November 27th, 2020 by Jennifer Sensiba
In a previous article, I discussed my long-term plan to learn more about machine learning, starting with the Elements of AI courses. While I’m only at the beginning of this journey, what I’ve learned so far has been very enlightening. It’s tempting to see systems like Tesla’s Full Self Driving (FSD) beta as a child that is learning by doing while we supervise and keep things safe. Eventually, we think, the “child” will grow up and be like us, and then maybe even be better at human driving than humans.
After studying the basics more, it’s clear that this isn’t what machine learning does.
Numbers vs. Ideas
The whole point of machine learning (and artificial intelligence in general) is to use machines that only process numbers (computers), and get them to process ideas.
While many real-world problems and games, like Chess, can be reduced to equations and then fed through computers, something as simple as “Is that a stop sign or a yield sign?” aren’t readily reducible to math. All of the different lighting conditions, angles of view, sizes, wear and tear, plants that grow part way in front, and many other things introduce uncertainty. This would require an impossible number of “if, then” rules for normal computer programming to cope. You’d have to program for nearly every scenario, and would still have gaps in what the slow, bloated software could do.
Believe it or not, this approach was tried in the 1980s. Many complex problems can be broken down into lots of small rules, which can be programmed. If you program in enough information and rules into a computer system, you can build an “expert system” that can help a non-expert make decisions like an expert would. The problem was that the time of human experts is valuable, and getting them to work with developers is expensive. There was also a lot of resistance from highly paid experts to creating computers that would potentially replace them, and that resistance could only be overcome by paying them even more.
Even when done, the software packages couldn’t solve every problem experts could solve, so you are now paying twice: once for the experts to help build the system, and again when the system falls short.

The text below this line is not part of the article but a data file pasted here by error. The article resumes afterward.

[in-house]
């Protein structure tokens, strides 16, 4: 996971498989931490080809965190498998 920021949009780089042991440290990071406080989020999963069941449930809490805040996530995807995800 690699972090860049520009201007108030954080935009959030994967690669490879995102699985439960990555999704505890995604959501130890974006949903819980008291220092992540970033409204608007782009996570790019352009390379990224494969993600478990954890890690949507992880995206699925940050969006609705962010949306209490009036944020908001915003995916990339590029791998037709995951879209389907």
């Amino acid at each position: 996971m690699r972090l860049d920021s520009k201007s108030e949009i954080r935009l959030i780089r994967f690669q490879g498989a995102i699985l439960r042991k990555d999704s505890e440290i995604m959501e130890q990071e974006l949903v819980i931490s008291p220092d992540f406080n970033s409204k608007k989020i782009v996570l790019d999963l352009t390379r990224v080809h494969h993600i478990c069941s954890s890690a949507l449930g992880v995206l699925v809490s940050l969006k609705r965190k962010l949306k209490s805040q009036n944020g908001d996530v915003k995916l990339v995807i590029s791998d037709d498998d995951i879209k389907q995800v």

Machine learning, on the other hand, aims to not need expert teachers. Instead of using definite rules manually added to the program by humans, machine learning uses basic information given through example data to adjust itself to fit the example data’s “right” outcomes. Put more simply, you give it the input data and the desired outcomes, and it finds ways to make sure it does calculations inside itself to get it right. Then, in theory, when you put new data in, it will give the right outputs.
One problem is that the machine learning is only as good as the example data it gets. Amazon found this out the hard way when it tried to automate part of the hiring process. After feeding its computers 10 years worth of resumes and which ended up getting hired, the machine learning system was ready to review new resumes and make hiring recommendations, but Amazon quickly found that the program was biased against women. While Amazon’s HR staff probably weren’t consciously discriminating against women, the computers adjusted the program to fit past hiring practices, and with it a bias against hiring women.
Garbage in, garbage out.
This happens because the artificial neural networks don’t actually learn anything. They calculate lots and lots of probabilities, and then feed those probabilities into other parts of the network that calculate more probabilities. The complex system’s weights (the importance of each probability) are adjusted until the inputs give the right outputs most of the time. The network doesn’t have consciousness, experience, or a conscience.